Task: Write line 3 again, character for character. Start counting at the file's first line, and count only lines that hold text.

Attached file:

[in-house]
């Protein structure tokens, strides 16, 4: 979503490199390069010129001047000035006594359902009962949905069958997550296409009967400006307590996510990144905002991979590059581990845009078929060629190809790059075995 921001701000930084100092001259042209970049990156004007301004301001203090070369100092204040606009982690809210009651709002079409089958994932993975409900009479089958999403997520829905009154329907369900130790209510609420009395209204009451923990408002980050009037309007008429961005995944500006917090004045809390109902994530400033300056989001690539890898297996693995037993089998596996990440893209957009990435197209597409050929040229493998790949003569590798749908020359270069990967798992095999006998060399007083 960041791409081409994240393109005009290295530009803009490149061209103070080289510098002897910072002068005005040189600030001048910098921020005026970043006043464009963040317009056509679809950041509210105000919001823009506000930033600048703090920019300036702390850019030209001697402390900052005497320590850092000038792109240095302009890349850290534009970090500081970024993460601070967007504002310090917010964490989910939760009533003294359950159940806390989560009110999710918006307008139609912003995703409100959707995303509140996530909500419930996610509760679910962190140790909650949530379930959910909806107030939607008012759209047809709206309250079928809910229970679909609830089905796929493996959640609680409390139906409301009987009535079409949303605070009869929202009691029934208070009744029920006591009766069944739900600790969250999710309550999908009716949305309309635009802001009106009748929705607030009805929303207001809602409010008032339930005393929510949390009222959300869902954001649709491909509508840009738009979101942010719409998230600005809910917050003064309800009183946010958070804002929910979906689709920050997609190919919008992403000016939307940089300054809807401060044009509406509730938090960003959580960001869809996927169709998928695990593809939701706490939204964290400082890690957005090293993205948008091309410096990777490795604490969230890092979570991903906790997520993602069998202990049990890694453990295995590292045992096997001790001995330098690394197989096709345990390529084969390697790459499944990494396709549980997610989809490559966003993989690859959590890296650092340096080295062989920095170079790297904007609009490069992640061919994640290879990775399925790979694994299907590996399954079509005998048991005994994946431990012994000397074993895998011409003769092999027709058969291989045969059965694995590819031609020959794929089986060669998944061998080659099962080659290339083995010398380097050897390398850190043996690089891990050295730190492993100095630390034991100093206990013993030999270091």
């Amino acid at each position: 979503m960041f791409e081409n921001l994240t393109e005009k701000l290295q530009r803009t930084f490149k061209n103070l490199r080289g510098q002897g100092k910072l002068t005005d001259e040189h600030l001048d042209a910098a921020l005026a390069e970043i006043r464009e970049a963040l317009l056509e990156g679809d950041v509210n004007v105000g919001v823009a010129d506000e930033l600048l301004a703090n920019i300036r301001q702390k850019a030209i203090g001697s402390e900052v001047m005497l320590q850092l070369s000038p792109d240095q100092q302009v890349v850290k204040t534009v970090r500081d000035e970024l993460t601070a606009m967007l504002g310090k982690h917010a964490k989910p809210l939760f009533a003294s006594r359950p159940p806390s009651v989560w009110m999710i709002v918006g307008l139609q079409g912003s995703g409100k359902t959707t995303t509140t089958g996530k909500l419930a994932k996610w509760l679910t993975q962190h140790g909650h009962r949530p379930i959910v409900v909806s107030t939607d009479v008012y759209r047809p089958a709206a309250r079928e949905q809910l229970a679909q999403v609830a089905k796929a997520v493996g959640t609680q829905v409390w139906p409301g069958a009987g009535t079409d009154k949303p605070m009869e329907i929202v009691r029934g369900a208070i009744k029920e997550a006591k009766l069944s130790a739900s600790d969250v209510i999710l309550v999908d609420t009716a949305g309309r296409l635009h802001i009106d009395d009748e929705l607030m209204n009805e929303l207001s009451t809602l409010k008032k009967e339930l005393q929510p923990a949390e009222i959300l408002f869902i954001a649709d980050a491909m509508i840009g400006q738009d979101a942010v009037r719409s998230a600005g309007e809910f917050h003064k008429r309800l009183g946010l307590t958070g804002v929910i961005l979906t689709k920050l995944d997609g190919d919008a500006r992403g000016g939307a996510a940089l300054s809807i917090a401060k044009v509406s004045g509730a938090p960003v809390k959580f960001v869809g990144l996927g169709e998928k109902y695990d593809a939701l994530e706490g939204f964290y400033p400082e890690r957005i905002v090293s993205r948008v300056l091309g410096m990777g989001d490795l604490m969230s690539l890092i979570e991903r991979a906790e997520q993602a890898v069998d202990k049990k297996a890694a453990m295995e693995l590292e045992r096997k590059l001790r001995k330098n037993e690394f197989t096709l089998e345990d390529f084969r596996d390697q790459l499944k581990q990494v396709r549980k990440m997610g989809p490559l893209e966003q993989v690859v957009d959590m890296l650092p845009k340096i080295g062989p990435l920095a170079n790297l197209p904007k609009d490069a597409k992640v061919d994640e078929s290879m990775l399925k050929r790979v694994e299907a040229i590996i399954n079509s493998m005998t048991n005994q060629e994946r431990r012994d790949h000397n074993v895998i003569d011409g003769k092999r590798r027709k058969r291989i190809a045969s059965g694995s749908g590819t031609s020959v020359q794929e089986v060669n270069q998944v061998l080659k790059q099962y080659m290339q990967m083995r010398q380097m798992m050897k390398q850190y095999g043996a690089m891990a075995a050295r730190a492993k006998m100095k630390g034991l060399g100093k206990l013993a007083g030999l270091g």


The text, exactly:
């Amino acid at each position: 979503m960041f791409e081409n921001l994240t393109e005009k701000l290295q530009r803009t930084f490149k061209n103070l490199r080289g510098q002897g100092k910072l002068t005005d001259e040189h600030l001048d042209a910098a921020l005026a390069e970043i006043r464009e970049a963040l317009l056509e990156g679809d950041v509210n004007v105000g919001v823009a010129d506000e930033l600048l301004a703090n920019i300036r301001q702390k850019a030209i203090g001697s402390e900052v001047m005497l320590q850092l070369s000038p792109d240095q100092q302009v890349v850290k204040t534009v970090r500081d000035e970024l993460t601070a606009m967007l504002g310090k982690h917010a964490k989910p809210l939760f009533a003294s006594r359950p159940p806390s009651v989560w009110m999710i709002v918006g307008l139609q079409g912003s995703g409100k359902t959707t995303t509140t089958g996530k909500l419930a994932k996610w509760l679910t993975q962190h140790g909650h009962r949530p379930i959910v409900v909806s107030t939607d009479v008012y759209r047809p089958a709206a309250r079928e949905q809910l229970a679909q999403v609830a089905k796929a997520v493996g959640t609680q829905v409390w139906p409301g069958a009987g009535t079409d009154k949303p605070m009869e329907i929202v009691r029934g369900a208070i009744k029920e997550a006591k009766l069944s130790a739900s600790d969250v209510i999710l309550v999908d609420t009716a949305g309309r296409l635009h802001i009106d009395d009748e929705l607030m209204n009805e929303l207001s009451t809602l409010k008032k009967e339930l005393q929510p923990a949390e009222i959300l408002f869902i954001a649709d980050a491909m509508i840009g400006q738009d979101a942010v009037r719409s998230a600005g309007e809910f917050h003064k008429r309800l009183g946010l307590t958070g804002v929910i961005l979906t689709k920050l995944d997609g190919d919008a500006r992403g000016g939307a996510a940089l300054s809807i917090a401060k044009v509406s004045g509730a938090p960003v809390k959580f960001v869809g990144l996927g169709e998928k109902y695990d593809a939701l994530e706490g939204f964290y400033p400082e890690r957005i905002v090293s993205r948008v300056l091309g410096m990777g989001d490795l604490m969230s690539l890092i979570e991903r991979a906790e997520q993602a890898v069998d202990k049990k297996a890694a453990m295995e693995l590292e045992r096997k590059l001790r001995k330098n037993e690394f197989t096709l089998e345990d390529f084969r596996d390697q790459l499944k581990q990494v396709r549980k990440m997610g989809p490559l893209e966003q993989v690859v957009d959590m890296l650092p845009k340096i080295g062989p990435l920095a170079n790297l197209p904007k609009d490069a597409k992640v061919d994640e078929s290879m990775l399925k050929r790979v694994e299907a040229i590996i399954n079509s493998m005998t048991n005994q060629e994946r431990r012994d790949h000397n074993v895998i003569d011409g003769k092999r590798r027709k058969r291989i190809a045969s059965g694995s749908g590819t031609s020959v020359q794929e089986v060669n270069q998944v061998l080659k790059q099962y080659m290339q990967m083995r010398q380097m798992m050897k390398q850190y095999g043996a690089m891990a075995a050295r730190a492993k006998m100095k630390g034991l060399g100093k206990l013993a007083g030999l270091g």